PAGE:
Accurate, objective, consistent and transparent assessment that looks at people as individuals. This is the description given by the Department for Work and Pensions of its disability assessment criteria. It sounds good doesn't it? Objective; accurate, consistent. let's leave transparent out for the moment and consider these three descriptives. In short they are the problem. They are based on the assumption that a 'neutral' and dispassionate calculus is fair; fair because it is applied to all in the same way. It is a calculation, cold, simple. Surely it is fair because it treats people equally? No it is unfair because it treats people regardless of their differences; it is a depersonalised assessment. And this is an ingredient of unfairness. We are not 'equal' and to treat us as if we are is unfair, unjust. This is why standardised assessment of ability is unfair and leads to injustice. It treats us as is we are all the same.
Ability is contextual. I can move my fingers, but I can't play piano at grade 8. I can move my legs but I can't run 100 metres in less than 10 seconds. What we can do with our capabilities is dependent on circumstance. It might for example depend on support or availability of transport. It might depend on geography but it might also depend upon other abilities we may or may not have. An isolated ability is not capability; For a genuinely fair assessment we need not a dispassionate assessment but one that is compassionate and understanding of circumstance. Those best able to do this are those who know the person in a professional capacity; not an independent assessor applying a slide rule, and certainly not one whose income is dependent on the assessment. They must be truly free from personal benefit in the process. This is clearly not the case when companies make profits from it.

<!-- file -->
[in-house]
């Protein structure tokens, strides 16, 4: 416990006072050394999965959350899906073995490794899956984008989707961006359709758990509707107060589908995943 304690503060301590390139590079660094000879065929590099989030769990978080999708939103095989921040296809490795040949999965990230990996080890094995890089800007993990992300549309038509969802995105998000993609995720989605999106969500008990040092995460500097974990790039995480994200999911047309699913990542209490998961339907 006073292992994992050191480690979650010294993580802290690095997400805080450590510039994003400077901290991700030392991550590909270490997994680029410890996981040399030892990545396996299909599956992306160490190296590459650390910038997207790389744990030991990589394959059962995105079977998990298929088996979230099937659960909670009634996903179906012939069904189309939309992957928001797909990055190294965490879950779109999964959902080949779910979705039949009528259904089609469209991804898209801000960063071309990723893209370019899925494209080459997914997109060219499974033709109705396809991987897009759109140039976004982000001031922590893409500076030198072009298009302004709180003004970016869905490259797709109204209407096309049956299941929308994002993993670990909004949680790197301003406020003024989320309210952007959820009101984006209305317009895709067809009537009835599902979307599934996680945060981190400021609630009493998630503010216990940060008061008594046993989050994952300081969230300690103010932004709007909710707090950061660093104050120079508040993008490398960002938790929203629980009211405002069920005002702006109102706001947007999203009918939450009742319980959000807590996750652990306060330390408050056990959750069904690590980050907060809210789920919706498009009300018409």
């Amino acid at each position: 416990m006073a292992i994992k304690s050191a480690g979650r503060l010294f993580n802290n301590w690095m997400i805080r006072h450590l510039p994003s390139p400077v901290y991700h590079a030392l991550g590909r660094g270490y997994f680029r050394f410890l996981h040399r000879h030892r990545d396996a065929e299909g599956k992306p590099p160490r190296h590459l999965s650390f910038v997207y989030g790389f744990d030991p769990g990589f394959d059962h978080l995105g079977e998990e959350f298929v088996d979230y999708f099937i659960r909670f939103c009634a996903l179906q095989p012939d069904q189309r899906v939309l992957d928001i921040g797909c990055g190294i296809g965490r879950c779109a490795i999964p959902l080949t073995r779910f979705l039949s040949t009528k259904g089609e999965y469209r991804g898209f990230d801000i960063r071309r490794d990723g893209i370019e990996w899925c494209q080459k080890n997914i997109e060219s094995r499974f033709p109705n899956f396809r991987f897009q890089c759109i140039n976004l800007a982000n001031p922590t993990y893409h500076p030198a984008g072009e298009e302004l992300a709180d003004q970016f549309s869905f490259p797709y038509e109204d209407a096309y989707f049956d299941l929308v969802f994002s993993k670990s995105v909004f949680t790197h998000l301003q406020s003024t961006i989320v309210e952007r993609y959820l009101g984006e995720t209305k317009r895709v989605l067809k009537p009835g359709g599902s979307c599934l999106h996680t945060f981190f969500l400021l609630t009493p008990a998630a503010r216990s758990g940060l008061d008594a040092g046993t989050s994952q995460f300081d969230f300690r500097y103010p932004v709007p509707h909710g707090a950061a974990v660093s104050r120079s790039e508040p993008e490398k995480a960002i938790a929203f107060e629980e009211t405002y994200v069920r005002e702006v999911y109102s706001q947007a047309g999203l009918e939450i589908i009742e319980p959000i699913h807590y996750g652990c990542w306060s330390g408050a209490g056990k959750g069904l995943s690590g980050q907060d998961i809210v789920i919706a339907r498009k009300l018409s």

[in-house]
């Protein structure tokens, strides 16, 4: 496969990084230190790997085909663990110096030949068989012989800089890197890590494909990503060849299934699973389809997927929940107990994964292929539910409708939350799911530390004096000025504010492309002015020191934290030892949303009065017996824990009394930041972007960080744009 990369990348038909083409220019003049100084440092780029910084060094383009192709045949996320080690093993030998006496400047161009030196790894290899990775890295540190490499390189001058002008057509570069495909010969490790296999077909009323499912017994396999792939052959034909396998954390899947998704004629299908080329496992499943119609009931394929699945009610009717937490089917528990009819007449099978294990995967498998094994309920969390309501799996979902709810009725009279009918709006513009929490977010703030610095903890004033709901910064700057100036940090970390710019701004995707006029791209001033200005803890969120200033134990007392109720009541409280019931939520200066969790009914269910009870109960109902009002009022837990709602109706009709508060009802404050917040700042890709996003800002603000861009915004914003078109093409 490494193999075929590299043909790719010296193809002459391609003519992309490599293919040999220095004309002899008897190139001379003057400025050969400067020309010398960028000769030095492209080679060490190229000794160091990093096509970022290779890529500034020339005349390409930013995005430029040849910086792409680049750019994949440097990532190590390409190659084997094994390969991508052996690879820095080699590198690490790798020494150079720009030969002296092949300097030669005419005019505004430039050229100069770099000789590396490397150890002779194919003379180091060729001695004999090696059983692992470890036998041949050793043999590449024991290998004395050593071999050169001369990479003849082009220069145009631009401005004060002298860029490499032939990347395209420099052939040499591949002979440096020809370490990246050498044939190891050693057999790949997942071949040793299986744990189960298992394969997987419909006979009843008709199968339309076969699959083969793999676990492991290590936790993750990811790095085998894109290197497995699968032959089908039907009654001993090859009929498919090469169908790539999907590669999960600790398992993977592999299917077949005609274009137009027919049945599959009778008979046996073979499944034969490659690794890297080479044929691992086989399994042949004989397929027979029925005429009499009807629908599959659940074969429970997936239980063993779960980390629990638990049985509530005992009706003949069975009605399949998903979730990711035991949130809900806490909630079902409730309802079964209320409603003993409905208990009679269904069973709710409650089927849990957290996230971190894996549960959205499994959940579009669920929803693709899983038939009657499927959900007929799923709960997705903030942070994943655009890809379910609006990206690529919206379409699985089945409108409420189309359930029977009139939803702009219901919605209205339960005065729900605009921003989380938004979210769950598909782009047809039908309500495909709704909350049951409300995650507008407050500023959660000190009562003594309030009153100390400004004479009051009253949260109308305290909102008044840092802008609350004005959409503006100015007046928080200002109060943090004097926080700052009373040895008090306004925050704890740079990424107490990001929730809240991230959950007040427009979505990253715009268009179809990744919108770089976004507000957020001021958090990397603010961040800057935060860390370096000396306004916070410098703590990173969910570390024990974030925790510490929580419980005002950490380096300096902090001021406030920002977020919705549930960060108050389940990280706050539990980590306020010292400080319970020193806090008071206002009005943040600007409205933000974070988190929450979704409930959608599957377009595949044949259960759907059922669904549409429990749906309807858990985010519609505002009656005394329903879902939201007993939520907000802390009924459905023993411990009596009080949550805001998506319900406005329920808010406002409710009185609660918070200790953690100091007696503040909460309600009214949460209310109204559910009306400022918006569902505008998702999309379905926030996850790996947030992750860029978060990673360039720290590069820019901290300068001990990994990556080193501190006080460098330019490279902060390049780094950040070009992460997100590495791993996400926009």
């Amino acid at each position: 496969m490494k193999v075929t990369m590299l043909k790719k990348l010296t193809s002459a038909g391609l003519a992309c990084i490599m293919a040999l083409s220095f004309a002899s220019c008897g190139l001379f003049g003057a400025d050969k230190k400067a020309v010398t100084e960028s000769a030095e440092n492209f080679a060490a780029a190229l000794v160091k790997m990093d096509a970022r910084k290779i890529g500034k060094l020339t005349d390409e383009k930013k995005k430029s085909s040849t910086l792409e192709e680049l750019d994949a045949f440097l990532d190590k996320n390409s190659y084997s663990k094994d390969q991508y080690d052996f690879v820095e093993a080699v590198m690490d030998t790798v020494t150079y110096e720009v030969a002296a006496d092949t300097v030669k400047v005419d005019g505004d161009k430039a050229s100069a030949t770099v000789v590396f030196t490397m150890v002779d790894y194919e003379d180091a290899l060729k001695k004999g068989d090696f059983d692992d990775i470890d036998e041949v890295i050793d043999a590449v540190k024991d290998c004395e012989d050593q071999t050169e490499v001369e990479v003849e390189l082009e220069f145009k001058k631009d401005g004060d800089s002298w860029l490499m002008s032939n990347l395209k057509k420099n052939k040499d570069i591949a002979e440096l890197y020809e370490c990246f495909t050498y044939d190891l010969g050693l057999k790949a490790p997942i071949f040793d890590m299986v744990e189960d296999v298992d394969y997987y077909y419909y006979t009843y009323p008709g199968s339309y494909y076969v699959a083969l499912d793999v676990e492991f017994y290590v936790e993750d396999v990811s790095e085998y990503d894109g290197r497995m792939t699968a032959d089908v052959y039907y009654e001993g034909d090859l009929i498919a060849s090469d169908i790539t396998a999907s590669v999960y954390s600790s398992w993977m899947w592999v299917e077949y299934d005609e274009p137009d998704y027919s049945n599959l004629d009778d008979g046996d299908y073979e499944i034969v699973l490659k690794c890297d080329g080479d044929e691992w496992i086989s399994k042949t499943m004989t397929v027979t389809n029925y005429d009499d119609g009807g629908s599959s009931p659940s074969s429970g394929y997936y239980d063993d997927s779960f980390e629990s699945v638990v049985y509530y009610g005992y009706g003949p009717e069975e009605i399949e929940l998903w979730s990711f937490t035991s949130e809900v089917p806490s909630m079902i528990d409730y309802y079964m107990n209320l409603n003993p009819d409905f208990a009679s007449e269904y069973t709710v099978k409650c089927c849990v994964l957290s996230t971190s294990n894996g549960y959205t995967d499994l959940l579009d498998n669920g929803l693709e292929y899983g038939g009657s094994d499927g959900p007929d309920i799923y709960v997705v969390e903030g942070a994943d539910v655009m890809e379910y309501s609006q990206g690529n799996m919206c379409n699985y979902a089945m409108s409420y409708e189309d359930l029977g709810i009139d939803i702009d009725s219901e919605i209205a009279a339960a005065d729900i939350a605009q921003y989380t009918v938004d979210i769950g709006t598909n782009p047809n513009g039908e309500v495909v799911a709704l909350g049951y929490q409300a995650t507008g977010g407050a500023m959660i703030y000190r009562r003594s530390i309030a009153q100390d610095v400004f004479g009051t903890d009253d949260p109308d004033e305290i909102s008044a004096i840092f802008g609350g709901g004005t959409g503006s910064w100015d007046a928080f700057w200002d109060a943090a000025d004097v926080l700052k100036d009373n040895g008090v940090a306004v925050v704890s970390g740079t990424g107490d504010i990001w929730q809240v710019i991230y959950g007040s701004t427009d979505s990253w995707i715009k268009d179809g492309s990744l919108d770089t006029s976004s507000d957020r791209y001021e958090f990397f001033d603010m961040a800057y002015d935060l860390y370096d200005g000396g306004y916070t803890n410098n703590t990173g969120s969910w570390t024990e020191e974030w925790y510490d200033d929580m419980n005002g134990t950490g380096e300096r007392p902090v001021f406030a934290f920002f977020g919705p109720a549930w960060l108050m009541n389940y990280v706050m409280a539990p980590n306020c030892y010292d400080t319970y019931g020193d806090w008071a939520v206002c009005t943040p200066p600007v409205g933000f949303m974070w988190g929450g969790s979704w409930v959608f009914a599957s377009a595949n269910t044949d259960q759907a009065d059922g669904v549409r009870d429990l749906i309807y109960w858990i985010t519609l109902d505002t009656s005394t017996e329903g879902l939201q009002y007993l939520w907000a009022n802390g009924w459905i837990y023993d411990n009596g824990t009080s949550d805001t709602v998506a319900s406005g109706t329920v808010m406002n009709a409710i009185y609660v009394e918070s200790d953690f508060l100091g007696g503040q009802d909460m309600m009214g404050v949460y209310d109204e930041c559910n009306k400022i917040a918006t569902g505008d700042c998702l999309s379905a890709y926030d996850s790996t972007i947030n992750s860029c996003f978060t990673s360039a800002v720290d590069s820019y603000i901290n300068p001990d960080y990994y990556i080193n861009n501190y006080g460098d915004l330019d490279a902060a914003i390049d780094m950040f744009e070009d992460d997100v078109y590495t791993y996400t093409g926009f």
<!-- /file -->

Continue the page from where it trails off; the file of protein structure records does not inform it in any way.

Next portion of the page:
This problem of privatising assessment is that it sets targets. The government clearly wants to drive people off disability benefit and into work. Thus the objective is not a 'fair' assessment but one that is more likely than not to cut benefit. That is the desired outcome. If the process is set up to look for reasons to cut benefits, then it is weighted to do so. The companies involved set out to achieve this. It is targeted to do so and this is clearly why we are seeing the kinds of unjust decisions that are at best leading people to despair and suicide.
I often wonder what Mr Cameron and Mr Duncan-Smith really feel about this. At best I think they have fooled themselves into believing objective and consistent means it must be dispassionate. I think they believe this is fair. But it is not precisely because it is lacking in compassion and understanding of the individual. At worse of course, as many opponents will say, they are cruel and don't care. I leave others to make that assessment, accurately, objectively of course!
There is now a petition Please consider signing if you agree that the government should rethink this pernicious policy.